Indonesia’s President Joko Widodo says he won’t buckle under pressure from outsiders to reconsider clemency for drug offenders like Australians Andrew Chan and Myuran Sukumaran.
The Federal Government is approaching Indonesia daily to re-examine the cases of the Sydney men, who have become model prisoners since the Bali Nine arrests 10 years ago.
But Mr Joko has told an audience of Muslim clerics in central Java that he won’t back down to “pressure, urges from outside”.
“I’m accustomed to being pressured, I consider that usual,” he said.
“Can you imagine, (a prisoner) has been sentenced to death, has been imprisoned, is still controlling drug business from inside the prison. ”If things like this are allowed, when will we finish solving this problem?
“Three months ago I stated, we are at war against drugs. We hope all Muslims will support this.”
The president’s comments were applauded.
The prisoner to whom he was likely referring is Nigerian Silvester Obiekwe, whom authorities consider a priority for execution after he was caught running a drug syndicate from death row.
The families and lawyers for Mr Chan and Mr Sukumaran are urging Indonesia to regard their very different circumstances.
Since their execution was confirmed for this month, there has been a flood of testimonials about their work to help prisoners rehabilitate.
Their lawyers will challenge Mr Joko’s blanket denial of clemency for drug offenders in a bid due to be filed with an administrative court late on Wednesday.
But Attorney-General HM Prasetyo says this won’t put his execution plans on hold.
Mr Chan’s brother Michael admits the situation is desperate.
“There’s no right or wrong at the moment – we’re just clutching at straws at the moment,” he told Fairfax radio.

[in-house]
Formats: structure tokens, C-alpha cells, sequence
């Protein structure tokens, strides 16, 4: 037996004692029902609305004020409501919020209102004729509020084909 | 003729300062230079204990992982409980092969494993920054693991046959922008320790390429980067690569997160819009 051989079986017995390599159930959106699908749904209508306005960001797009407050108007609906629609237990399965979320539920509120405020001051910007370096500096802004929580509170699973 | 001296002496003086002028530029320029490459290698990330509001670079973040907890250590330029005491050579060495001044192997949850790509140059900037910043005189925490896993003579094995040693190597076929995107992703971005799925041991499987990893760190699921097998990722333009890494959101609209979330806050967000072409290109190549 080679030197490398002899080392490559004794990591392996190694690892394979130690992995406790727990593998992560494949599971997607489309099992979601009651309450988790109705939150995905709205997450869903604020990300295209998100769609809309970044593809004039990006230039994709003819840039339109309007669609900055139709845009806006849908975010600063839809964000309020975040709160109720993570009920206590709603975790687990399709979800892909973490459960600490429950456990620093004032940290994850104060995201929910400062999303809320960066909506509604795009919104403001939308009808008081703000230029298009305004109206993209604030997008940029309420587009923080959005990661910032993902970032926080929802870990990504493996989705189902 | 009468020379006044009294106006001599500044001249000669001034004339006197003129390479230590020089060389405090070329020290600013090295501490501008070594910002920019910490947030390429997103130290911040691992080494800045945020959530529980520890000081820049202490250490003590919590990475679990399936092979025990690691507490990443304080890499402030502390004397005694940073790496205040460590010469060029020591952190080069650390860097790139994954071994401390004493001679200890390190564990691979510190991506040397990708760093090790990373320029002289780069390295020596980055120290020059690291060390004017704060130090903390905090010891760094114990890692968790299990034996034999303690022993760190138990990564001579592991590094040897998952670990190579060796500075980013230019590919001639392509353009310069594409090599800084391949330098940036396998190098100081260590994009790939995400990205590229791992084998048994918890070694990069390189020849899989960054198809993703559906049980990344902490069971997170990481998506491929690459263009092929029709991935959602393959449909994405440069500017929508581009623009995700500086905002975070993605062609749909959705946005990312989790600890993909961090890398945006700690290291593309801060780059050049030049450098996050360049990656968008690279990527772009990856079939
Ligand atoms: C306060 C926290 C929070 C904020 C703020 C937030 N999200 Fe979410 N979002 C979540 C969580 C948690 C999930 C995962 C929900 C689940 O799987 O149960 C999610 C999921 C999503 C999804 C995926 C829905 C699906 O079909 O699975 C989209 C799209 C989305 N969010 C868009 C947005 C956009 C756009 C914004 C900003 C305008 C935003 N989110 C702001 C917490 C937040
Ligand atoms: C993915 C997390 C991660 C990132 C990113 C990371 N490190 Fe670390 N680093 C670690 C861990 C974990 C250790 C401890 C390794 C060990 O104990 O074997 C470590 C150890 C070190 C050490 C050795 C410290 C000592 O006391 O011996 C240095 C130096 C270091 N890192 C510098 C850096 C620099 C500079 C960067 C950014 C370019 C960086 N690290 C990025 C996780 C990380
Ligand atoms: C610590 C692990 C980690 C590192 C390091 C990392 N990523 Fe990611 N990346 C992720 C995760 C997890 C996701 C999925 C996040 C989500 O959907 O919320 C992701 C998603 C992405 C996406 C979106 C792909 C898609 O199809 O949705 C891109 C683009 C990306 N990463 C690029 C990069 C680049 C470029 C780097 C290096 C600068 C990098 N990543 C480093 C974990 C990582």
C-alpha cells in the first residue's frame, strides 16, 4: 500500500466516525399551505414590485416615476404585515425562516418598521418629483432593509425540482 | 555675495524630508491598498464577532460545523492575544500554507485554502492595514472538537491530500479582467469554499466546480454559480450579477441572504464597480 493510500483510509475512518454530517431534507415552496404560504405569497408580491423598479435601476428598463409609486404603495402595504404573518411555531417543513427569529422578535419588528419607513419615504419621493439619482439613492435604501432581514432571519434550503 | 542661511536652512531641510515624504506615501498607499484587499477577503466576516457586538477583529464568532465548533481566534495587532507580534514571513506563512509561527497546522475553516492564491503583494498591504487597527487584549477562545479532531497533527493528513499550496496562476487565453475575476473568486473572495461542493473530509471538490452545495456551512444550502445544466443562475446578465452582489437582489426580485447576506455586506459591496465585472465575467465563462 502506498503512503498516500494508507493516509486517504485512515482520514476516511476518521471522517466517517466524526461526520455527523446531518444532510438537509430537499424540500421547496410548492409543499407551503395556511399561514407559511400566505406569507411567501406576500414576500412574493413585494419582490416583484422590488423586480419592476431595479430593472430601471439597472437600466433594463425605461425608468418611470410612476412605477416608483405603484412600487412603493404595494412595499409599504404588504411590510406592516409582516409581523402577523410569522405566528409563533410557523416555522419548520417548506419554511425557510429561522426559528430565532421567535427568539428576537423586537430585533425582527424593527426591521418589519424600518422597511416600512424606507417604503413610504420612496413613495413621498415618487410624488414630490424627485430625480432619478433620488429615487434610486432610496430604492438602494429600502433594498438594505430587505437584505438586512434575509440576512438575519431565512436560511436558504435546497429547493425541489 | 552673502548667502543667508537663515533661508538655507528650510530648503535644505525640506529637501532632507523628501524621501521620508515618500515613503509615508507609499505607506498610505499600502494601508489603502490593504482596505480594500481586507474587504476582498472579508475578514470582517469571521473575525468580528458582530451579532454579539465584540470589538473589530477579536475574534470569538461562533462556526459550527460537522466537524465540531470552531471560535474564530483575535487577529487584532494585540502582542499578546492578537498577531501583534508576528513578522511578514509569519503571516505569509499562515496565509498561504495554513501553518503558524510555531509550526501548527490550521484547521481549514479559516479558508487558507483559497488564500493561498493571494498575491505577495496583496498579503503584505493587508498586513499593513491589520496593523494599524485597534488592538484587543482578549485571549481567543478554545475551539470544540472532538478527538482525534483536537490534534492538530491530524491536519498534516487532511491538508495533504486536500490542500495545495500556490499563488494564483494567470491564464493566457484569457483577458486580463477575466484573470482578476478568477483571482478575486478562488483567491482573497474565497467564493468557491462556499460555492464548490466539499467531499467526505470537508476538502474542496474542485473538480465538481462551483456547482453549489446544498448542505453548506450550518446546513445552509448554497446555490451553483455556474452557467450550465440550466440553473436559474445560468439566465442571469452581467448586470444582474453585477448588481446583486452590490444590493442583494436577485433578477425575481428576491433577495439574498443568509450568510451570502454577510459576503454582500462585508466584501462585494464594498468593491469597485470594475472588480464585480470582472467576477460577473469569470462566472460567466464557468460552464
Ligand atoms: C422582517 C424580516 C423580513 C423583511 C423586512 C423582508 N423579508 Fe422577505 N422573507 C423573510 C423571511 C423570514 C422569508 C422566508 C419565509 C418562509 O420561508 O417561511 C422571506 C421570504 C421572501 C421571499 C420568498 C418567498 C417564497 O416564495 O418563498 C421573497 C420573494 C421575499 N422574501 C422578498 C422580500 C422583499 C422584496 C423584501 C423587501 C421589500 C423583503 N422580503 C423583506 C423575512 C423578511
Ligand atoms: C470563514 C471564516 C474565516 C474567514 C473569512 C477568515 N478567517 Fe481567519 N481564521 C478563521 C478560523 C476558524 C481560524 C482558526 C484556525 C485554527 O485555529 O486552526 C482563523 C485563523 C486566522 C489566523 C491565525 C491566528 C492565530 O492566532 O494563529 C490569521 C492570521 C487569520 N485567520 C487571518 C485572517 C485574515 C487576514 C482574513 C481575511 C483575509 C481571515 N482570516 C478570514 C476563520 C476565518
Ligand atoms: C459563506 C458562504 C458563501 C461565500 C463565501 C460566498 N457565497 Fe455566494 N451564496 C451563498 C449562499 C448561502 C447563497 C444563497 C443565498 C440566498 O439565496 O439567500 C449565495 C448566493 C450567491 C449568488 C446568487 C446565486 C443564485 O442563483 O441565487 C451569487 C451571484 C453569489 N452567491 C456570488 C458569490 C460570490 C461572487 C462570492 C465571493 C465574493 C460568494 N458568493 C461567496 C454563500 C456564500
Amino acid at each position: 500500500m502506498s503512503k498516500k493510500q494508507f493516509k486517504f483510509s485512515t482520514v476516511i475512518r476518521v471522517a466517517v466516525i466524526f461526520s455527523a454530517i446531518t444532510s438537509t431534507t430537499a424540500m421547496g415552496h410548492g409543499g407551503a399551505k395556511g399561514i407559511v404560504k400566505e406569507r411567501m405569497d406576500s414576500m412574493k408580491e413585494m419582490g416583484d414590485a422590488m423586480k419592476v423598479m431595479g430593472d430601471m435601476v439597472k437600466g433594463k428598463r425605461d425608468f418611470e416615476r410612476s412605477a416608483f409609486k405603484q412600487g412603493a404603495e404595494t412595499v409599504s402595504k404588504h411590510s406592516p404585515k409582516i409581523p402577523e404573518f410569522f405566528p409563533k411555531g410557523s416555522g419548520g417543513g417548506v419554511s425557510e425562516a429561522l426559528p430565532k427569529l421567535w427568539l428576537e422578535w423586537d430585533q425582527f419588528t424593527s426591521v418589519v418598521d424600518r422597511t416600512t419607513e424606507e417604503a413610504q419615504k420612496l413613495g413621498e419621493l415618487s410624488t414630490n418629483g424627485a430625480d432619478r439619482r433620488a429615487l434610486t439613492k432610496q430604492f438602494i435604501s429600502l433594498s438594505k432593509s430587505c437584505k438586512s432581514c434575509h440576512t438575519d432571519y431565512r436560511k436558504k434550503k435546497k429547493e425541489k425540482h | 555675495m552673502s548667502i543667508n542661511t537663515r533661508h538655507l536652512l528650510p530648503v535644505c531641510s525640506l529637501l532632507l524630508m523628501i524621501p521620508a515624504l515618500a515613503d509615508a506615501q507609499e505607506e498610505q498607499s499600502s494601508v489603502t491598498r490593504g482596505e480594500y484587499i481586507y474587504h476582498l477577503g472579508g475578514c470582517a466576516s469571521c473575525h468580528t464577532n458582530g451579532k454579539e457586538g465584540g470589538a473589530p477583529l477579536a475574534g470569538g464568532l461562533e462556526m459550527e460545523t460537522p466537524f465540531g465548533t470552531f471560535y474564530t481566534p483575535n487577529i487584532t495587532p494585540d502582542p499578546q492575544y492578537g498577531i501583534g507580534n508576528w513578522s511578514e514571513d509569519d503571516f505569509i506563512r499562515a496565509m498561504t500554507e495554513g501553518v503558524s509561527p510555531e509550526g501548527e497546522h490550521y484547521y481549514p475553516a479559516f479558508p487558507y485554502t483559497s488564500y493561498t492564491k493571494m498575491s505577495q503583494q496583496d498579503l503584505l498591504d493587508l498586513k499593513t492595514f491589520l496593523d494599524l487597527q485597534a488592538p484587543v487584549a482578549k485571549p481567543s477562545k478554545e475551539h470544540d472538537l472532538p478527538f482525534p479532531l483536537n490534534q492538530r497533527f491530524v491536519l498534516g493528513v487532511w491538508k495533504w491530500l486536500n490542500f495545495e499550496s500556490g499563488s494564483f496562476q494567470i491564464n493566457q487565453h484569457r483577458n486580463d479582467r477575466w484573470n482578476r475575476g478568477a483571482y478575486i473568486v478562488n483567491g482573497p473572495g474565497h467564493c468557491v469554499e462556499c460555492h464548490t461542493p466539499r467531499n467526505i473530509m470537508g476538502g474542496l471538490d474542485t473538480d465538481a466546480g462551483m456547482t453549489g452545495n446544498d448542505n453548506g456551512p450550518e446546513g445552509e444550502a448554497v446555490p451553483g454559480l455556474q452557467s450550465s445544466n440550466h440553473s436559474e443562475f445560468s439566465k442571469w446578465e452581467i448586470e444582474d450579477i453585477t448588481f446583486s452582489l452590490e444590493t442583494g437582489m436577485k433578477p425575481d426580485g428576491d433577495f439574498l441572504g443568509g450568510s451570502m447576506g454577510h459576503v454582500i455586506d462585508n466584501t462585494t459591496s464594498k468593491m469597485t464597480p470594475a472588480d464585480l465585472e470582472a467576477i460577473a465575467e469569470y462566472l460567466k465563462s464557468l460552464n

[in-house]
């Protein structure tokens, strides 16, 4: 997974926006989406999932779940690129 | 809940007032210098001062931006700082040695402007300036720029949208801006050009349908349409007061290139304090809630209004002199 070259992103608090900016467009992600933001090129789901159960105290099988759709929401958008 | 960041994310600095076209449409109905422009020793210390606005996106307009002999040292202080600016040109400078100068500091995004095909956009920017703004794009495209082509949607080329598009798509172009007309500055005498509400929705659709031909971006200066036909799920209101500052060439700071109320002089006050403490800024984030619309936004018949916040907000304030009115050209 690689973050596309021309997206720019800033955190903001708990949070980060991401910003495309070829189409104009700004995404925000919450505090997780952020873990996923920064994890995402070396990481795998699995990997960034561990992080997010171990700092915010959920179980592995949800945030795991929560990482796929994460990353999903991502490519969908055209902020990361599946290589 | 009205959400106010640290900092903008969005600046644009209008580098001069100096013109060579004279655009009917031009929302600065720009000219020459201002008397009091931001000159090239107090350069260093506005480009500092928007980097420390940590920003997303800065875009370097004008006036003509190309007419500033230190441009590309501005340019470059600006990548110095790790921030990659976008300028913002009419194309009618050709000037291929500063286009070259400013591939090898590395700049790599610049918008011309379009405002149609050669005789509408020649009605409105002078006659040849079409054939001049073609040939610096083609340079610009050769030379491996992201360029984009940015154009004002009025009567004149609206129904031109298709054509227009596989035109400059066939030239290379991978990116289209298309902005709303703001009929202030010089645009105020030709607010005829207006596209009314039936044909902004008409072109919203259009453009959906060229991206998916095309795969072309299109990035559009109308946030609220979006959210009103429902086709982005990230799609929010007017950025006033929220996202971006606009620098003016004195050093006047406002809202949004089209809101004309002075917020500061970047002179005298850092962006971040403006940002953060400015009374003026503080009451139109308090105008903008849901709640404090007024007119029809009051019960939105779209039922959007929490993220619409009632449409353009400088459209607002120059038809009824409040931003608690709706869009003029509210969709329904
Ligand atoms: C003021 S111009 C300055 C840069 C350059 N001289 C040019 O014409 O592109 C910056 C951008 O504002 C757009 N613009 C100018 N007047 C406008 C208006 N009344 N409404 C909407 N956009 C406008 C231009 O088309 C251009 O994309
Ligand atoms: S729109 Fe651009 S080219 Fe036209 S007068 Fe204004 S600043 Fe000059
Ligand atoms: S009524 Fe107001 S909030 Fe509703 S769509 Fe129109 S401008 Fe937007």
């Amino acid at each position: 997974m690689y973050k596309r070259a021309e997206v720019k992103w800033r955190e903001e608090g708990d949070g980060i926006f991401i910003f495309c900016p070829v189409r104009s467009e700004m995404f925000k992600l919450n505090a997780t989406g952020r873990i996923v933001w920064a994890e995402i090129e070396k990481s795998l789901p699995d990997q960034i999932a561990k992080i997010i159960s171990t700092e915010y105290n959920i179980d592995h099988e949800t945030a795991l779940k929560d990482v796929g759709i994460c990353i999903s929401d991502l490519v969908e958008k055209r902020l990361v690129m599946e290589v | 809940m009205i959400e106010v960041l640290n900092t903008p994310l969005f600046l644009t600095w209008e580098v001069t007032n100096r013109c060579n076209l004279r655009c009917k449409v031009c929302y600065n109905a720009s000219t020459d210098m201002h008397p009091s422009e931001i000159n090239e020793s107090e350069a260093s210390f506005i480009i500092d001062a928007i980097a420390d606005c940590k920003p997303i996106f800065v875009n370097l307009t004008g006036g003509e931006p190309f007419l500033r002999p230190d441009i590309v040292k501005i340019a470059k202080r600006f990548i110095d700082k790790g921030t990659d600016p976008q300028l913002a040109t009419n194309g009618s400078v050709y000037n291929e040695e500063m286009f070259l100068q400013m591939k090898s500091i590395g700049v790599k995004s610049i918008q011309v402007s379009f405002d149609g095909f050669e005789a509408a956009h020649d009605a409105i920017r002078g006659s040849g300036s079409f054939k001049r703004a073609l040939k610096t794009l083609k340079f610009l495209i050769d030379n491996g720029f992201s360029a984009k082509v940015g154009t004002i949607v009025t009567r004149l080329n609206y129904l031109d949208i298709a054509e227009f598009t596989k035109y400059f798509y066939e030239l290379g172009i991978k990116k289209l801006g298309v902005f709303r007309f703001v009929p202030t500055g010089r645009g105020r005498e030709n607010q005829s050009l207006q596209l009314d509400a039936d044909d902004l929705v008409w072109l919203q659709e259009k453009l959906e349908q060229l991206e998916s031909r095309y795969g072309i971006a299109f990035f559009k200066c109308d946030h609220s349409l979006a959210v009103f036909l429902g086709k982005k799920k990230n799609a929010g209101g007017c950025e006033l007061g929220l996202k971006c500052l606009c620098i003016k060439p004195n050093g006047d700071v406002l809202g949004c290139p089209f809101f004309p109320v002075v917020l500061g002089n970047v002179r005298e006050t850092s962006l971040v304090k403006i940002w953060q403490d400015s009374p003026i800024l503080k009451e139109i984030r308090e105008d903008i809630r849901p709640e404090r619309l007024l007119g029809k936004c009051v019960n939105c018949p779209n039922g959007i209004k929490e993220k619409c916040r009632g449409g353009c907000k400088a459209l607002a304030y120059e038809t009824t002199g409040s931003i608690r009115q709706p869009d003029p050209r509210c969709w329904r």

Michael said the family never knew whether their last visit to the prison would be the last, but they were not losing hope.
“It’s very, very bleak, don’t get me wrong, but we’ve just got to carry on the day-to-day fighting for the two boys and we will do that until the very end,” he said.
Indonesia seeks to save citizens’ executions abroad
Meanwhile, Indonesia is stepping up its efforts to save 229 citizens facing execution abroad, mostly for murder or drug trafficking in Malaysia and Saudi Arabia.
Embassies have been ordered to look at each individual case and provide the maximum legal and consular help.
Foreign Ministry spokesman Arrmanatha Nasir said he saw no contradiction.
“Let me make it clear, there’s no country where the laws are negotiable, we respect that,” he said.
“In order to help Indonesians in trouble, we will still be respecting the legal regulations that apply there.”
After visiting Mr Chan and Mr Sukumaran in Kerobokan jail on Wednesday, their former school friend Aaron Eisler said he hoped Indonesia could practice mercy at home.
“Just like the Indonesian government pleads for the lives of its citizens overseas, we would like to plead for the lives of our citizens, and my friends, Myu and Andrew,” he said.
Mr Joko argues the death penalty is needed because Indonesia has 18,000 drug-related deaths yearly.
However, academics say those numbers are not reliable, and the death penalty does not work as a deterrent to drug crime.